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Bond losses seen in India as dissent breaks out at RBI

Bond losses seen in India as dissent breaks out at RBI

13 Aug 2021

By Subhadip Sircar and Ronojoy Mazumdar

India’s bond yields will rise by year-end as disagreement among central bank’s rate-setting panel members indicates they are moving toward a more hawkish stance, a Bloomberg survey has found.

The benchmark 10-year yield will climb to 6.40% by December, while the five-year yield will increase to 5.90%, according to the median estimate in the survey of 15 traders, fund managers and economists conducted this week. The 10-year yield closed at 6.23% on Thursday, and the five-year at 5.74%.

Bearishness toward the country’s sovereign debt increased after one of the six Reserve Bank of India monetary policy panel members voted against the lower-for-longer stance at last week’s policy meeting. That was a departure from previous gatherings this year when they had been unanimous on the need to support growth amid the coronavirus.


“What caused the unease for the market was that the vote for the accommodative stance was 5-1,” said Badrish Kulhalli, head of fixed income at HDFC Life Insurance Ltd. in Mumbai. “The expectation is that, once the minutes are out, they may show a greater amount of debate about the time period for maintaining the accommodative stance.”

Two other bond negatives also came out of the meeting. The RBI raised its average inflation forecast for the current fiscal year to 5.7% from 5.1%, and said it would increase the amount of money it drains from the banking system via its variable rate reverse repurchase agreements.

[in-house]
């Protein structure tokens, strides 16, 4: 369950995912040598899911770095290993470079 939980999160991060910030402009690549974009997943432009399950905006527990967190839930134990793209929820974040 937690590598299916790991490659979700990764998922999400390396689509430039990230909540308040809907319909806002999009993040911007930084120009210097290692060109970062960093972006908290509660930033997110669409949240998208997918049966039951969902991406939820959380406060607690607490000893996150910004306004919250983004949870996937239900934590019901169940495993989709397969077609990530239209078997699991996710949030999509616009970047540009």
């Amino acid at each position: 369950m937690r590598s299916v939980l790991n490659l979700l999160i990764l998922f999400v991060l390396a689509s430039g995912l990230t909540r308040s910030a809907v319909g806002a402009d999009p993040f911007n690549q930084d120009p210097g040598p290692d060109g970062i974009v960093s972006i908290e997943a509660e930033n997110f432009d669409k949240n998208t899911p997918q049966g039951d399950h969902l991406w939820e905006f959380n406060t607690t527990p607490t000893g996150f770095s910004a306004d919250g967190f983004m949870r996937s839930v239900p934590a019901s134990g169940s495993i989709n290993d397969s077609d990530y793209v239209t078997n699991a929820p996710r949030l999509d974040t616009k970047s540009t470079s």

The dissent from monetary policy committee member Jayanth Rama Varma came after India’s annual inflation rate topped 6% in both May and June, putting it back above the upper end of the RBI’s target band. While this wasn’t the first time Varma dissented, it added to a slew of negatives for the nation’s debt including rising supply, stubborn inflation and speculation the global recovery is gathering pace.

The Bloomberg survey also found a wide divergence of views about when the RBI will start raising its key reverse repurchase rate. Six of the analysts forecast the first move will take place in December, while two said February, six April and one in June.

Swap markets are currently predicting the initial hike will take place in October, while 40 basis points are priced in by December, according to ICICI Securities Primary Dealership Ltd.

“The RBI could straddle this divide between market expectations and its own patient approach by guiding the market for a December hike using growth and vaccination goalposts,” ICICI economists including A. Prasanna in Mumbai wrote in a research note. “Such a contingent guidance in the October review would plausibly prevent premature tightening of financial conditions.”

RBI Purchases
Another crucial determinant for India’s bond yields is how aggressive the RBI will be in trying to prevent them from rising. The central bank is scheduled to buy 1.2 trillion rupees ($16.2 billion) of bonds this quarter under its government securities acquisition programme.

“The way the market moves will depend on supply and how much the RBI buys in its so-called GSAP purchases,” said Rajeev Pawar, head of treasury at Ujjivan Small Finance Bank Ltd. in Mumbai. “It’s pure supply and demand driven right now. The market is not in a bearish mode, but completely in a holding pattern.”

Here are the results of the survey: